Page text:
vely by Gens. Hancock (2d), Warren (5th), and Sedgwick (6th). Maj.-Gens. Sykes, French, and Newton, ords: Warren leading at Germania, followed by Sedgwick, and pushing straight into the Wilderness; H and made their Headquarters next morning; Gen. Sedgwick's corps was between them and the ford; Geny. Warren had orders to move, supported by Sedgwick, early next morning, Thursday, May 5. to Phis, been strengthened by Getty's division of Sedgwick's, saving itself from rout by the most obstinate fighting. Sedgwick had been attacked a little after 1 P. M.; but Ewell was not at first in sohe points where it seemed to be most needed. Sedgwick was ordered to move at 5 A. M.; but the enemyt its right wing, was exposed to rout; but Gen. Sedgwick exerted himself to restore his lines, and : Warren in the center, Hancock on the right, Sedgwick on the left. While placing his guns, and bano winced at tlhe singing of Rebel bullets, Gen. Sedgwick was struck in the face by a sharp-shooter'[1 more...]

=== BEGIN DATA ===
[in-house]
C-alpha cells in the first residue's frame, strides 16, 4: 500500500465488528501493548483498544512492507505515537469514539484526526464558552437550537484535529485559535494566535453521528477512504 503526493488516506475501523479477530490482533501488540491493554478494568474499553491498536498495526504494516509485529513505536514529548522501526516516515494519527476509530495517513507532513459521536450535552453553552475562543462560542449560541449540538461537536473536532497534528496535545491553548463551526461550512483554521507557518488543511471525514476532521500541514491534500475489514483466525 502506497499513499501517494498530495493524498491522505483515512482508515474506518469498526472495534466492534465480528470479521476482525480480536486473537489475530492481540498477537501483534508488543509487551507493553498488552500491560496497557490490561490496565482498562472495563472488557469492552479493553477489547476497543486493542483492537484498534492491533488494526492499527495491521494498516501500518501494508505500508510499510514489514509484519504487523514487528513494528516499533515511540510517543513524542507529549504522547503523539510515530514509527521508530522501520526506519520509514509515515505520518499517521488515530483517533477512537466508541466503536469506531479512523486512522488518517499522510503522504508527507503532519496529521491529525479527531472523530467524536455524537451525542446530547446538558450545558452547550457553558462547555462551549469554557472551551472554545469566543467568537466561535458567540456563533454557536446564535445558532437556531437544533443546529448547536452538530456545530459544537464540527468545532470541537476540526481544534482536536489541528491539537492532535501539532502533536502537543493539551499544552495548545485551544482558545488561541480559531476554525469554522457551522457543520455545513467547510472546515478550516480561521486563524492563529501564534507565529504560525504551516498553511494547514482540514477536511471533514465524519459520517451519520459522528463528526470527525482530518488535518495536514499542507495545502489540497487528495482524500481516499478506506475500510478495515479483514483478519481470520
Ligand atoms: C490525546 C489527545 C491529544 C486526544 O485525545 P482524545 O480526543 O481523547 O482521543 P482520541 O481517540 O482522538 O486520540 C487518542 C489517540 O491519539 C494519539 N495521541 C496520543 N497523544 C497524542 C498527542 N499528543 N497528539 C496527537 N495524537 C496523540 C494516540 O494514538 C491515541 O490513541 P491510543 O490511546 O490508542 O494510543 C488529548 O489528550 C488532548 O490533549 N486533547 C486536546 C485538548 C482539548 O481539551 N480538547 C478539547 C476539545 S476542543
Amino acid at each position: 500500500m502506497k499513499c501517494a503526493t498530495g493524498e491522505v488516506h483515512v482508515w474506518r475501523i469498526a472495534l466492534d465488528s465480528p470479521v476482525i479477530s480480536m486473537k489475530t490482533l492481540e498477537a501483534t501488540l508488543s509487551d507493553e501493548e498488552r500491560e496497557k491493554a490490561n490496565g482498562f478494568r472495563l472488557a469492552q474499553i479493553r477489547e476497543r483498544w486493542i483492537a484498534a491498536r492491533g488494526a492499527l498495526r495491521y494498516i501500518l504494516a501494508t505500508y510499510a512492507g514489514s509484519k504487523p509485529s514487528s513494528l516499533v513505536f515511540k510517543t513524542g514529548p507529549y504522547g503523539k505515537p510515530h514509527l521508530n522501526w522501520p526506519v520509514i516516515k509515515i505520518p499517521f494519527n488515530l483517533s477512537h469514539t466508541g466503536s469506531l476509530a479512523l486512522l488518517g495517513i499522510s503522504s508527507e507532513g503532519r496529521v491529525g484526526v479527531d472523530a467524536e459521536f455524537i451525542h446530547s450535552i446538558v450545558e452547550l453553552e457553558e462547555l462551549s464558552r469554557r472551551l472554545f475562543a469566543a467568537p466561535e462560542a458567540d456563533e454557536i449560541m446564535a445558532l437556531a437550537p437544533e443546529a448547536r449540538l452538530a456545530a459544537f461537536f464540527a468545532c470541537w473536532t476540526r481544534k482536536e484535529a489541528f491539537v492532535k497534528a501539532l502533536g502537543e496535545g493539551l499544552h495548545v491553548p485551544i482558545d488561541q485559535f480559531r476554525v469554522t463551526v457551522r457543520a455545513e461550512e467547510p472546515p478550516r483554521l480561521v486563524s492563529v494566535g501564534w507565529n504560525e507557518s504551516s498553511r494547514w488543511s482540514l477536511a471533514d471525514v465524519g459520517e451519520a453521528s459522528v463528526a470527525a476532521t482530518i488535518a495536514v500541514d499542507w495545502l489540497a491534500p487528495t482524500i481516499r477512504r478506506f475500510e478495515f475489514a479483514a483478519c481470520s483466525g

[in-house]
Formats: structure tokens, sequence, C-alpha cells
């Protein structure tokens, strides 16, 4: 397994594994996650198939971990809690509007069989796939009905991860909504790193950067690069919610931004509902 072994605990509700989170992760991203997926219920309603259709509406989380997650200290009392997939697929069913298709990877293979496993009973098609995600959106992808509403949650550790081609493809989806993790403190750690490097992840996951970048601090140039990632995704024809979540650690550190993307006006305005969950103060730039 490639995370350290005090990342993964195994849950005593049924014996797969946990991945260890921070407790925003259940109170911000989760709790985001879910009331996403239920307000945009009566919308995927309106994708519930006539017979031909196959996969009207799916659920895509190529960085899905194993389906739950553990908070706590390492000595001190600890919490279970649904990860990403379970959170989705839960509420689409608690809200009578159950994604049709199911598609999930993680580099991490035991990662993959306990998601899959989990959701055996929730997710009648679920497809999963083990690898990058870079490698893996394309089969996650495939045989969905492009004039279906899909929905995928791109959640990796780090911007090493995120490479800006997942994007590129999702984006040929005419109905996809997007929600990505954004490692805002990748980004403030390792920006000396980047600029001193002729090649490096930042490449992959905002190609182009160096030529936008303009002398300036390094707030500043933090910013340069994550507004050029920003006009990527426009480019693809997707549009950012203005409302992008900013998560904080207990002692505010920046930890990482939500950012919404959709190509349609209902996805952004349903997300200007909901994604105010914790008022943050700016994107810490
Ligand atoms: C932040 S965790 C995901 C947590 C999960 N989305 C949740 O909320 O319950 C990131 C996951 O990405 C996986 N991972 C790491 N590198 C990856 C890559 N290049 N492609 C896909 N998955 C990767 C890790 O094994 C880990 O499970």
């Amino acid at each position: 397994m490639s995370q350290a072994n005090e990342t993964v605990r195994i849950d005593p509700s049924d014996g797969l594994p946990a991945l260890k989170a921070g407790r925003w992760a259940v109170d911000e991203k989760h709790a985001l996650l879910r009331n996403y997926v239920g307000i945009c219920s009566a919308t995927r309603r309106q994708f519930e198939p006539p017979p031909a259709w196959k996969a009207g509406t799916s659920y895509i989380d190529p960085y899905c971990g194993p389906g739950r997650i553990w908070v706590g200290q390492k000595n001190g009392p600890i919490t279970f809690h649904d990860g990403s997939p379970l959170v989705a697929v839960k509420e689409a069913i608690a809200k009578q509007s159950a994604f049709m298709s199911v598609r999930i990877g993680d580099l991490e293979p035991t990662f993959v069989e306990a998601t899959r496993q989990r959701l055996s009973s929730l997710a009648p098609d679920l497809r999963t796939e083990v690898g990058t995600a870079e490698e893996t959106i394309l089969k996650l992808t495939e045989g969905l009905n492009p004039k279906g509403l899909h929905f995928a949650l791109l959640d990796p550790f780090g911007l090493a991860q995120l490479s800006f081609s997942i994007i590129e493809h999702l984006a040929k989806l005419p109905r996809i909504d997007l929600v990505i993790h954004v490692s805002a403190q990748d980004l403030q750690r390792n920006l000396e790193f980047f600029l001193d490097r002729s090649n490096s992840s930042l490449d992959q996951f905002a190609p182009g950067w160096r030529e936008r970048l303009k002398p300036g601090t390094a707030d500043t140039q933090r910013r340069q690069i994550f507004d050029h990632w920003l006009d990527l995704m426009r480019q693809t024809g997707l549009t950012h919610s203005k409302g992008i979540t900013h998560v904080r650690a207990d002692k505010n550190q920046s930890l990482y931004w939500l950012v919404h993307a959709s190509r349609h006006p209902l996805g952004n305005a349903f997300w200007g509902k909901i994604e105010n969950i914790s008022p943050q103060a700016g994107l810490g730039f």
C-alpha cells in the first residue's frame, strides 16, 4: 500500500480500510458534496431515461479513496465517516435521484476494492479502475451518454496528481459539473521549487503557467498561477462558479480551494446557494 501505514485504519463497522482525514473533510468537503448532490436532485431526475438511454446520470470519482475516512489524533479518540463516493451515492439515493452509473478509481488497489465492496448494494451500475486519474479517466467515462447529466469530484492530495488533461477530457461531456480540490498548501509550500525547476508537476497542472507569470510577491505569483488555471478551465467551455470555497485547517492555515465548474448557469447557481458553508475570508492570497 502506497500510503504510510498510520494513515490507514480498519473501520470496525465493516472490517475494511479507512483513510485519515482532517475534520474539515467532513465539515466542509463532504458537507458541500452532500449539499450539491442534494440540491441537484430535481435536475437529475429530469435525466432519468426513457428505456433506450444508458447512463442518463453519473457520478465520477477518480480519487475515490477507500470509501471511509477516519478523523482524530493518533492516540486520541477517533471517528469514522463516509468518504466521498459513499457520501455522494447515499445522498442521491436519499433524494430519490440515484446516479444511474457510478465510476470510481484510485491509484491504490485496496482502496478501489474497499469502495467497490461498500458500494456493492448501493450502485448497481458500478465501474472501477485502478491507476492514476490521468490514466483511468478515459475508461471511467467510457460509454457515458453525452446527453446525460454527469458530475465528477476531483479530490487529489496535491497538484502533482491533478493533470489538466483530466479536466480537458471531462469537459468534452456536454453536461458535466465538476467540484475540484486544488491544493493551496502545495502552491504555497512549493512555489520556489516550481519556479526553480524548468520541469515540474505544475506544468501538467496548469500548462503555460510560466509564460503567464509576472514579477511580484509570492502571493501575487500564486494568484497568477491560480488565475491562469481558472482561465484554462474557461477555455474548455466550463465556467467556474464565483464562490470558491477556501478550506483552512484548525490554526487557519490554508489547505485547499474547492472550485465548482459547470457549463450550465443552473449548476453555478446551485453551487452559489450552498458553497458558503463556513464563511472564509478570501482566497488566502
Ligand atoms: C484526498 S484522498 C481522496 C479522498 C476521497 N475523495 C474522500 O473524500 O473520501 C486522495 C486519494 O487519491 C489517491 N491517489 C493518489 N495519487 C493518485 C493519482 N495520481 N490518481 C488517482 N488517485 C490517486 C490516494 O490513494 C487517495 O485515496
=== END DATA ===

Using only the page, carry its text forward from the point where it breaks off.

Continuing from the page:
the battle of South Mountain, 198; on Antietam creek, near Sharpsburg, 204; his report of the battle, 210; recrosses the Potomac, 210; moves to Bunker Hill and Winchester. 211; fights Burnside at Fredericksburg, 343 to 349; fights Hooker, 355; Sedgwick on his rear at Chancellorsville, 363; his order, 365; his army on free soil, 367; he enters Pennsylvania, 373; fights Meade at Gettysburg, 380 to 388; retreats to the Potomac — his loss, 391; chases Meade up to Centerville, 495; recrosses the Ra Chancellorsville, 357; at Wauhatchie, 436. Scott, Gen. Winfield, consulted by Pope, 172; Mr. Potter on his strategy, 256. Scott, Col. J. S., routs Union cavalry, 213. Secessionville, S. C., Gen. Wright repulsed in an attack on, 461. Sedgwick, Gen. John, at Malvern Hill, 165; at Antietam, 207; thrice badly wounded, 307; carries Marye's Heights, and assails Lee's rear at Chancellorsville, 363: at Gettvsburg, 380-7; crosses the Rapidan, 566; killed in the Wilderness, 567-71. Selma,
General Joseph E. Johnston, Narrative of Military Operations During the Civil War, Chapter 5 (search)